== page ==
COVER: Dressmakers aligned with the International Ladies Garment Workers Union take a break from the picket line at a Dallas diner during their historic 1935 strike. Their employers refused to negotiate on higher wages and better hours; after 10 months, the women relented and returned to their jobs. PHOTO VIA FLICKR
This Week in Texas History: A column
by BARTEE HAILE
A labor official from the Midwest was so shocked by the starvation wages and wretched working conditions of women hatters in Dallas sweatshops that he said they were “worse off than former negro slaves.” Dressmakers did not have it much better enduring 10 and 12-hour days in hot and suffocating factories for a weekly paycheck of $9.50.
Clothing manufacturers defended the scandalous status quo with the absurd argument that their employees were not breadwinners but wives and unmarried daughters working for pin money to buy the little extras their husbands and fathers could not afford.
Most Dallasites — male and female, white-collar and blue-collar — swallowed that self-serving line hook, line and sinker. The single mother down the block struggling to support her children and the married woman at church forced to go to work because her husband could not find a job were merely isolated exceptions to the rule.
Women that worked for a living were considered “unladylike” by their upper-class sisters, who had been the conscience of the city and an effective force for change for half a century. Through their civic clubs and charities, the grandes dames of Dallas mounted successful campaigns for a public library, playgrounds and parks, a board of health, pure drinking water and other worthy causes that improved the quality of life for every citizen. But when it came to the workplace, especially those ruled by their husbands, the compassionate crusaders had a blindspot.
In 1934 the U.S. Supreme Court declared unconstitutional the National Industrial Recovery Act (NRA) codes that established minimum wages and maximum hours for most American workers. When local manufacturers of work clothes rolled back their wages, Big D dressmakers had reason to worry they might be next.
A hundred concerned women formed a “sewing club” and after several secret meetings decided to pick the brain of the president of the Dallas Central Labor Council. He knew just what to do and contacted the International Ladies Garment Workers Union.
With a five-fold increase in membership in the past two years, the ILGWU must have been doing something right. Meyer Perlstein, an experienced organizer from New York, was sent to Dallas in November 1934 and within four months signed up more than 40 percent of the city’s 1,000 dressmakers.
Perlstein served notice on the bosses that if wages were not raised and hours reduced, they would have a strike on their hands. Company bigwigs refused to talk to the ILGWU representative much less recognize the union and fired every suspected member. Determined dressmakers started walking off the job during the first week of February 1935, and in a matter of days the strike spread to all 15 apparel plants in the Dallas area.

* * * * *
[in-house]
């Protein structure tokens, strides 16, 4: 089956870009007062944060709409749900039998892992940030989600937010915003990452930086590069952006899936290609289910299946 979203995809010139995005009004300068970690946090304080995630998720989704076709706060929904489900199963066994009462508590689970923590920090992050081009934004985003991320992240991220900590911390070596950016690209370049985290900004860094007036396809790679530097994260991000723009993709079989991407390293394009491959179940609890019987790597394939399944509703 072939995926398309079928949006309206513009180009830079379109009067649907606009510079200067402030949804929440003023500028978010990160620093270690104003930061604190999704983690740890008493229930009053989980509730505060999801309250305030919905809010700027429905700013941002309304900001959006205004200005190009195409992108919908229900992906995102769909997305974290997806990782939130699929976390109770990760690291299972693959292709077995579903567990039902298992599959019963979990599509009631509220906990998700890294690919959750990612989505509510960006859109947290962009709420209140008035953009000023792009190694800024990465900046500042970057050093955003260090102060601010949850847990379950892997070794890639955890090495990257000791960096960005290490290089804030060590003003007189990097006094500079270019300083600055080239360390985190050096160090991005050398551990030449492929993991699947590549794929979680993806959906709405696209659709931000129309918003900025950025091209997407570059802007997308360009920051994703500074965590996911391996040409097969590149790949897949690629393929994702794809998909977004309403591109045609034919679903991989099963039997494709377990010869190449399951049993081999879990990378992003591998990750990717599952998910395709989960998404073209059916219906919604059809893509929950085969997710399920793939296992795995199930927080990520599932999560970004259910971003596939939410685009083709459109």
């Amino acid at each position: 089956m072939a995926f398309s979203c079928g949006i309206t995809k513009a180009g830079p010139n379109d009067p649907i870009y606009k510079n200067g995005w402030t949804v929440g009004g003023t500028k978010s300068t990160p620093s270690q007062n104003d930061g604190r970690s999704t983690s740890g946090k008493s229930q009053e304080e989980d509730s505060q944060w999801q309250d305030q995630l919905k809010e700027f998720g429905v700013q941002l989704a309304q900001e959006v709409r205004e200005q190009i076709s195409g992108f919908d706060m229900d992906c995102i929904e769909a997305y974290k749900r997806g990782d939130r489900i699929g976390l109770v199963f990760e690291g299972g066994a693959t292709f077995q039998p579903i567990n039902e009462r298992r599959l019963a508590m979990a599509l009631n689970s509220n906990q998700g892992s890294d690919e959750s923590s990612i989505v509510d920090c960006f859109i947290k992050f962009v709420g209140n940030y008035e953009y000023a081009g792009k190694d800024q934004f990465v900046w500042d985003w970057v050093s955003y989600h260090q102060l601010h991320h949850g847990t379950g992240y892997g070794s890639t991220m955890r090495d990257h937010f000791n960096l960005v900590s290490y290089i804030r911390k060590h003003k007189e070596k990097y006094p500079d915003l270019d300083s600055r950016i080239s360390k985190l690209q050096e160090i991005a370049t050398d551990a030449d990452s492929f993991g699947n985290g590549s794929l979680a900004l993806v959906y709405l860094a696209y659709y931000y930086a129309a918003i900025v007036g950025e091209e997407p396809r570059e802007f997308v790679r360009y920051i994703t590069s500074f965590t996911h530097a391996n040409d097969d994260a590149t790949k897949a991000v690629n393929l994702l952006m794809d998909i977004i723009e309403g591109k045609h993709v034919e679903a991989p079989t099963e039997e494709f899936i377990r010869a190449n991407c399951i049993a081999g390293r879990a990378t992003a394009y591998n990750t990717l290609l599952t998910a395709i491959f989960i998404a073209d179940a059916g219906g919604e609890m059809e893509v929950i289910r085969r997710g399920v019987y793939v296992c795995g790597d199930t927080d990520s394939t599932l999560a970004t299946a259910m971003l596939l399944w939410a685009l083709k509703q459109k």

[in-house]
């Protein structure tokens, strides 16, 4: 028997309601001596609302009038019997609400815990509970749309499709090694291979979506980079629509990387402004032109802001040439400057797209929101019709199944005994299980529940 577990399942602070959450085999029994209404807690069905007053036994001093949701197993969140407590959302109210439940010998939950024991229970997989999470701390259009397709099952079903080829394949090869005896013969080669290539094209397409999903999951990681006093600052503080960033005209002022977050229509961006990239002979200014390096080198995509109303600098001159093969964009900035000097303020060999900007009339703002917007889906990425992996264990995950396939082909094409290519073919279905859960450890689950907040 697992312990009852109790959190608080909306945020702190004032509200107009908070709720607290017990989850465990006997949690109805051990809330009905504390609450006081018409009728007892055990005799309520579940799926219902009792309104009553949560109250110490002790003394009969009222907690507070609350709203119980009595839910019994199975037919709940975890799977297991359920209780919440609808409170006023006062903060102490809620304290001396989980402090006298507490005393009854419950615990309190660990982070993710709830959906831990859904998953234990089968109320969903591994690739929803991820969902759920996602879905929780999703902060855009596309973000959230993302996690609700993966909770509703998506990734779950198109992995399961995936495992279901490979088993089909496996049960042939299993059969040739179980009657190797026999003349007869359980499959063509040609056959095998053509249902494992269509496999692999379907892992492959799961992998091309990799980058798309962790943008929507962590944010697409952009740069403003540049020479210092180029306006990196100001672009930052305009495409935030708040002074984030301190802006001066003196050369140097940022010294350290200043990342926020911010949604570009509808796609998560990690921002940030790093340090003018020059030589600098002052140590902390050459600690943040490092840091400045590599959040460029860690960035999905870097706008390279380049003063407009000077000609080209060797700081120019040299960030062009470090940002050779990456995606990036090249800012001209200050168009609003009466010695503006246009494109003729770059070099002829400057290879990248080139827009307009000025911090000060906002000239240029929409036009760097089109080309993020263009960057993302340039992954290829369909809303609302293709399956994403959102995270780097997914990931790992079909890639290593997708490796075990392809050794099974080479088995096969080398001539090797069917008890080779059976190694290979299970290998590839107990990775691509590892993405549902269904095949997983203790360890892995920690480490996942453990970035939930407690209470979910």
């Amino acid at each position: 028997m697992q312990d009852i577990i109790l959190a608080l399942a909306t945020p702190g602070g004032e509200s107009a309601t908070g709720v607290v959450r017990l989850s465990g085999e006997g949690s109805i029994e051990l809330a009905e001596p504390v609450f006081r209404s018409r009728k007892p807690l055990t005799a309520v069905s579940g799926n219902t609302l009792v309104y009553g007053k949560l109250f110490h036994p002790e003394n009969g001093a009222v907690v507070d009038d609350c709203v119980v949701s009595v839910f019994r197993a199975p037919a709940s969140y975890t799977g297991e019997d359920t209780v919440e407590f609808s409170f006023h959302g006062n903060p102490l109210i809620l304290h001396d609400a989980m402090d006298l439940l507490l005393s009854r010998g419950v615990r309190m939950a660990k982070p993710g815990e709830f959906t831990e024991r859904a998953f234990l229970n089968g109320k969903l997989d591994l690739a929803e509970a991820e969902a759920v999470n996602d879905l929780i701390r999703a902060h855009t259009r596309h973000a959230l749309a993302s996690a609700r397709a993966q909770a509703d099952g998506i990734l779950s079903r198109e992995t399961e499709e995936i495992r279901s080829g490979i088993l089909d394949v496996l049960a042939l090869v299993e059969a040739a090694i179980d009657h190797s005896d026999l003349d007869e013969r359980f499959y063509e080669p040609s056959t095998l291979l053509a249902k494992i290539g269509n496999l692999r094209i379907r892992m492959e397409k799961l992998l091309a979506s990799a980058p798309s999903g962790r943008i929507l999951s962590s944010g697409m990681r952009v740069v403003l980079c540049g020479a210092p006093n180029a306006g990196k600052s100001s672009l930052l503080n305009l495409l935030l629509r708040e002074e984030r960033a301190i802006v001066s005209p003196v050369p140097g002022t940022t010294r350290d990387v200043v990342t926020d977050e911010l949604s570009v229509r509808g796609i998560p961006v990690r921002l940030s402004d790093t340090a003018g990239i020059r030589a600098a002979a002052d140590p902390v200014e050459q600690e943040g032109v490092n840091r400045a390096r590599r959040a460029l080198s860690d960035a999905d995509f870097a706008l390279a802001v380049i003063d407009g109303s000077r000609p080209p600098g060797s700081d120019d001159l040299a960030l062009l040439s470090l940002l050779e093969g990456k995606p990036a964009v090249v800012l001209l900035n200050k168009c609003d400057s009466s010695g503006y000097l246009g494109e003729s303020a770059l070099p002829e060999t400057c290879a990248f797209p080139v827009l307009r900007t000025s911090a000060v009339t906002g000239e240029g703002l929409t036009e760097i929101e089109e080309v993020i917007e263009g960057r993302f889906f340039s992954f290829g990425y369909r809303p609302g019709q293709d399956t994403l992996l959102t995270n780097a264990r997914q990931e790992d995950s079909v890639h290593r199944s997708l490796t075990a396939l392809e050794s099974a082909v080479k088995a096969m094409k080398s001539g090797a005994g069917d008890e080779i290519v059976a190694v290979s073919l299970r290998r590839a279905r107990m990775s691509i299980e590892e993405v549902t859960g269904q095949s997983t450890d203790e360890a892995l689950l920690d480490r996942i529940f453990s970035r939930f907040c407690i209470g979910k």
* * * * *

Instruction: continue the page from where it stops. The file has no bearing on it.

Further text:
At first the daily newspapers reacted to the all-female revolt with amusement. The Morning News reported picketers “chatting good-naturedly as if they were on an outing” and patted them on the head for showing “how even-tempered Texans can stage a strike without getting excessively ‘riled up.’”
The condescending tone of the coverage changed on Feb. 12, when an attempt by garment workers to keep strikebreakers out of a factory ended in a brawl with Dallas police. Injuries inflicted on the women by the burly cops forced The Journal to concede that some law enforcers “may have erred on the side of vigor rather than on that of mercy” in their handling of a “tremendously difficult and distasteful task.”
Violence on the picket line became commonplace as the bitter strike dragged on into the spring and summer. Even Dallasites that regarded unions as the work of the devil were repulsed by photographs of policemen roughing up women half their size and questioned the chief’s defense of strong-arm tactics.
The press accused the ILGWU of manipulating traditionally docile women from rural Texas and the Deep South for their own sinister purposes. Organizer Perlstein’s name rarely appeared in print without the label “Russian-born Jew,” a blatant appeal to anti-communism and anti-Semitism that alienated potential strike supporters.
Much to the embarrassment of the Dallas establishment, the Aug. 7 stripping of ten female strikebreakers received sensational newspaper coverage across the country and as far away as Europe. Merchants complained of a drastic decline in sales because middle-class women were afraid to shop downtown.
Nevertheless, no amount of pressure could force the factory owners to the bargaining table. With no settlement in sight and running out of money, the strikers voted to end the walkout in November 1935.
But the story had a happy ending for the defiant dressmakers. The large majority went back to work, remained loyal to the ILGWU and by 1936 could point with pride to five apparel plants under union contract.
Syndicated columnist BARTEE HAILE has written about Texas history for the San Marcos Mercury since 2011. Haile welcomes your comments or questions by mail at P.O. Box 152, Friendswood, Texas 77549 or by email here.